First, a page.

Director, Fair Work Building Inspectorate v Linkhill Pty Ltd  FCCA 1124
Sham contracting has earned Linkhill Pty Ltd a record fine of $313,500 this month. The company had engaged workers to renovate its properties on Flinders Lane and Collins St in Melbourne. Representatives of Linkhill led the workers to understand that their contracts were for services, not of employment, and consequently avoided paying approximately $153,000 in entitlements to them. Judge O'Sullivan held that the relationship between Linkhill and those workers was in fact one of employment. As a result, Linkhill was found guilty of sham contracting and was ordered to pay a fine. The size of that fine came down to two factors. First, representatives from Linkhill demonstrated no contrition for the actions of the company. Second, Linkhill representatives failed to appreciate the effect of sham contracting on the employees themselves.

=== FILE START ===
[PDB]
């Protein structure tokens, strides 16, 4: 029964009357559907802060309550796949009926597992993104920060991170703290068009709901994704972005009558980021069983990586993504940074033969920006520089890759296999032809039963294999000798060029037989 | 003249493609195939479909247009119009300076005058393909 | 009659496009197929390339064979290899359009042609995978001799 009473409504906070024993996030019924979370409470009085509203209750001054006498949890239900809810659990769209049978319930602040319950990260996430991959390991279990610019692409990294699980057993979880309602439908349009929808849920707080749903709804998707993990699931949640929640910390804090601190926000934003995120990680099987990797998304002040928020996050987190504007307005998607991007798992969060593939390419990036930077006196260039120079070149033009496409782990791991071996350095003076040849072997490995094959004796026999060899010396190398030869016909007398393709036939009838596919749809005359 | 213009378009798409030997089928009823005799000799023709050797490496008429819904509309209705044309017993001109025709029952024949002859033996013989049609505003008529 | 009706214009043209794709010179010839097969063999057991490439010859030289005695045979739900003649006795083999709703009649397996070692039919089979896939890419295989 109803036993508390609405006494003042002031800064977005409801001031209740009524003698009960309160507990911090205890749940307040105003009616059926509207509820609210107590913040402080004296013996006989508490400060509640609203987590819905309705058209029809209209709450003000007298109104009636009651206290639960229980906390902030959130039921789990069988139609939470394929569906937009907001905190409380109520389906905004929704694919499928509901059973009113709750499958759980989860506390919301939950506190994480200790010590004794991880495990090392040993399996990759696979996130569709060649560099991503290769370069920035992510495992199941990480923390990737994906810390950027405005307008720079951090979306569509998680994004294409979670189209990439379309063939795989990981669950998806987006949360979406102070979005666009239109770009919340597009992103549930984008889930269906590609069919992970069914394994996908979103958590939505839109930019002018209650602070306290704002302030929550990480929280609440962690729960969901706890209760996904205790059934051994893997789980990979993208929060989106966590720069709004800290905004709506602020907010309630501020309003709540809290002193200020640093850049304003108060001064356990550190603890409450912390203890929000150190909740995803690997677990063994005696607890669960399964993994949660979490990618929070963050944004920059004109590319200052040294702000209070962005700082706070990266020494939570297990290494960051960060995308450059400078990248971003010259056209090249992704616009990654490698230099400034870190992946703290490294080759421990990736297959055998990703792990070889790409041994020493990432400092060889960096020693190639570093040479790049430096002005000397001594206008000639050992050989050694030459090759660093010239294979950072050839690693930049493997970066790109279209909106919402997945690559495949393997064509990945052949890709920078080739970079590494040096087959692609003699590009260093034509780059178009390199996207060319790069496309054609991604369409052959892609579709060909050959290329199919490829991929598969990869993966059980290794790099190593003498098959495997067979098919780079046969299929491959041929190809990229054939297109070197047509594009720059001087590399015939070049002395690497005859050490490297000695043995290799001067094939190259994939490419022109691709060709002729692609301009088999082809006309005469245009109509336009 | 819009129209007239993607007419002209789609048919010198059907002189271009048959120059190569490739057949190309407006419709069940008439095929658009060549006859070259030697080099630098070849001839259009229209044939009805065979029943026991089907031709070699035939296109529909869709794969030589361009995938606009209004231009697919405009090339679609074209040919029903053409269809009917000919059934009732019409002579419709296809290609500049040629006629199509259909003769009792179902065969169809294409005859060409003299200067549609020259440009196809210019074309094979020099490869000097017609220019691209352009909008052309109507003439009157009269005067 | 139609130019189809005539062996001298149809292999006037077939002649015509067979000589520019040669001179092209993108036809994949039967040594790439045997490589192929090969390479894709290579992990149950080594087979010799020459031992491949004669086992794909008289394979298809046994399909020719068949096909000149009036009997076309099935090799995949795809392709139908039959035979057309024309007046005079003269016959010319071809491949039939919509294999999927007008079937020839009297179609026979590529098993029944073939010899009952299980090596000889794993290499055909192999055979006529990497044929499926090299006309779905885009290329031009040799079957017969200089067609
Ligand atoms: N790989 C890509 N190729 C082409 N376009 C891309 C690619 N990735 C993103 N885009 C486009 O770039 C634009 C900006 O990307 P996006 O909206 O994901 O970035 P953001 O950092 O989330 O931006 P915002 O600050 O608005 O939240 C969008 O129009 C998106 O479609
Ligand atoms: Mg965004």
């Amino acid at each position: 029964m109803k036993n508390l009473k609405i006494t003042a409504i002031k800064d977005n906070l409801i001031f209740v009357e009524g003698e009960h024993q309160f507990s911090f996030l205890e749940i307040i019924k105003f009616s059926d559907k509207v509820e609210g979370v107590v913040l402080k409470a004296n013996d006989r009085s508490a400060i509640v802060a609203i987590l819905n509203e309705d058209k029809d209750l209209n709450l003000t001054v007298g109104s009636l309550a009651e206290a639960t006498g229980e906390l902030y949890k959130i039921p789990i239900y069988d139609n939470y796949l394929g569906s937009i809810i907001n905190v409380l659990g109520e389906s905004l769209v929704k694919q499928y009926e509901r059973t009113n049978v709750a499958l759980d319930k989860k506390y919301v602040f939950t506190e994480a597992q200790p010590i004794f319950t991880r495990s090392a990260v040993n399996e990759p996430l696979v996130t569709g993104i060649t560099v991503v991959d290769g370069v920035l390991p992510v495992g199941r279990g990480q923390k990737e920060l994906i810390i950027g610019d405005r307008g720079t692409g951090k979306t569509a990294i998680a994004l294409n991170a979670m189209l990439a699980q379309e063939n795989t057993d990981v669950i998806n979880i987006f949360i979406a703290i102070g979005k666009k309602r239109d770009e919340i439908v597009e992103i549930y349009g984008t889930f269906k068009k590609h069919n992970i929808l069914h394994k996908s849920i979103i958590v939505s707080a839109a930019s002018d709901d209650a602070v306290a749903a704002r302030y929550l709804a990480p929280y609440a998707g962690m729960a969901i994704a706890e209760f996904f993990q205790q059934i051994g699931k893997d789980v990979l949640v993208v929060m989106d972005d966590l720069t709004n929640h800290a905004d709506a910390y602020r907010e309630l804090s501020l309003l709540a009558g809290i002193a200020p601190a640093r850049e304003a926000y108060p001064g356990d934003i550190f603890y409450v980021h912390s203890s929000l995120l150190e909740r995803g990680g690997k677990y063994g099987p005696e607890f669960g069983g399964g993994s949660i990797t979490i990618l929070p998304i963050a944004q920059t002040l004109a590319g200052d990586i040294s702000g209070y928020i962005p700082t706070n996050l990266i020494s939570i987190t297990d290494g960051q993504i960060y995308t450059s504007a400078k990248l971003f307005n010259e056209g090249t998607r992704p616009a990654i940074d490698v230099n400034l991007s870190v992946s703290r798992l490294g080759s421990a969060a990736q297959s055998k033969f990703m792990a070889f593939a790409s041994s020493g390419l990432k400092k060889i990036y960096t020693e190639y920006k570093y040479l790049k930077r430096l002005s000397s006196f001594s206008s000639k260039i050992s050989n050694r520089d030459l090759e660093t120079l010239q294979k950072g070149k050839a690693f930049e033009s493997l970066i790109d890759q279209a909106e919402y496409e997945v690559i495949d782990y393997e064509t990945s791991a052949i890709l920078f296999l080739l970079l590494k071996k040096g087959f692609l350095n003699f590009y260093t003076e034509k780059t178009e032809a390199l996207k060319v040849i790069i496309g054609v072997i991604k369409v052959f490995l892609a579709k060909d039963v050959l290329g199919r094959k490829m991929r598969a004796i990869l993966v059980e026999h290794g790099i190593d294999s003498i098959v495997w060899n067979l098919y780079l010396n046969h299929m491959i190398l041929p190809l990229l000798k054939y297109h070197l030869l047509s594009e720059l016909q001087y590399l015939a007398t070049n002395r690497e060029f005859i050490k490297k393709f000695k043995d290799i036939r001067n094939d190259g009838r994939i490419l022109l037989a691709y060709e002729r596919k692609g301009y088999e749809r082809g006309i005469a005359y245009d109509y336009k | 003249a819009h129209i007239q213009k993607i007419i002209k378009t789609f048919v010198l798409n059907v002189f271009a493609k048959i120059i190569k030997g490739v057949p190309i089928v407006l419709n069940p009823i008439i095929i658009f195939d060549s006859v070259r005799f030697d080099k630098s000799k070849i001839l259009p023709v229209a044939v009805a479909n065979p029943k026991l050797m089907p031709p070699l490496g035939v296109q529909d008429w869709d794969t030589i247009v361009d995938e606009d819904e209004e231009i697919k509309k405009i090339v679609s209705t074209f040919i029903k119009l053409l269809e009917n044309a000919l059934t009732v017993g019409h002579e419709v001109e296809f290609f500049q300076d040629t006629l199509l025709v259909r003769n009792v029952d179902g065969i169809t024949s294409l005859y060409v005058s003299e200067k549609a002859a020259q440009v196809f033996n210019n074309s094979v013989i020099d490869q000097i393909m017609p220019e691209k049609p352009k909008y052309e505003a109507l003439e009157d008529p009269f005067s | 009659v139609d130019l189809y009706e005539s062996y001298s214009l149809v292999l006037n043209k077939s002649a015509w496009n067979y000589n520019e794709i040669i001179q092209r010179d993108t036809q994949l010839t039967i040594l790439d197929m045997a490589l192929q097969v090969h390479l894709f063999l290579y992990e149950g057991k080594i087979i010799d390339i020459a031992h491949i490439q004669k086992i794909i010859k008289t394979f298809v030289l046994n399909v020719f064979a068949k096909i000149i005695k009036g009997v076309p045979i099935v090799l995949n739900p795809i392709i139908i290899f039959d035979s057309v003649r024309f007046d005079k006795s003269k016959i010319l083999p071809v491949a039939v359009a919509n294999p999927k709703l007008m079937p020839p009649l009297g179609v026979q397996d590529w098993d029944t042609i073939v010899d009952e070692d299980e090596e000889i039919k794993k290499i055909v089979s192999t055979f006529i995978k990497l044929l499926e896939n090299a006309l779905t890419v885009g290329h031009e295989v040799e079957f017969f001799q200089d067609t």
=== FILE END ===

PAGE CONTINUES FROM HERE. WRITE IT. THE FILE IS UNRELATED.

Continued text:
There are three key takeaways for employers. Despite the diminution of the union movement, the risk of complaints of sham contracting has not decreased. This is because the Fair Work Building and Construction Ombudsman now undertakes investigations into sham contracting on its own motion. Whether a relationship between company and worker is classified as a contract for services or one of employment is not dependent upon how the company itself classifies the arrangement. The size of the fine will be in some part determined by the attitude of the company to its conduct. Employers should not make the mistake of considering that the cost of sham contracting is less than the risk of punishment for it.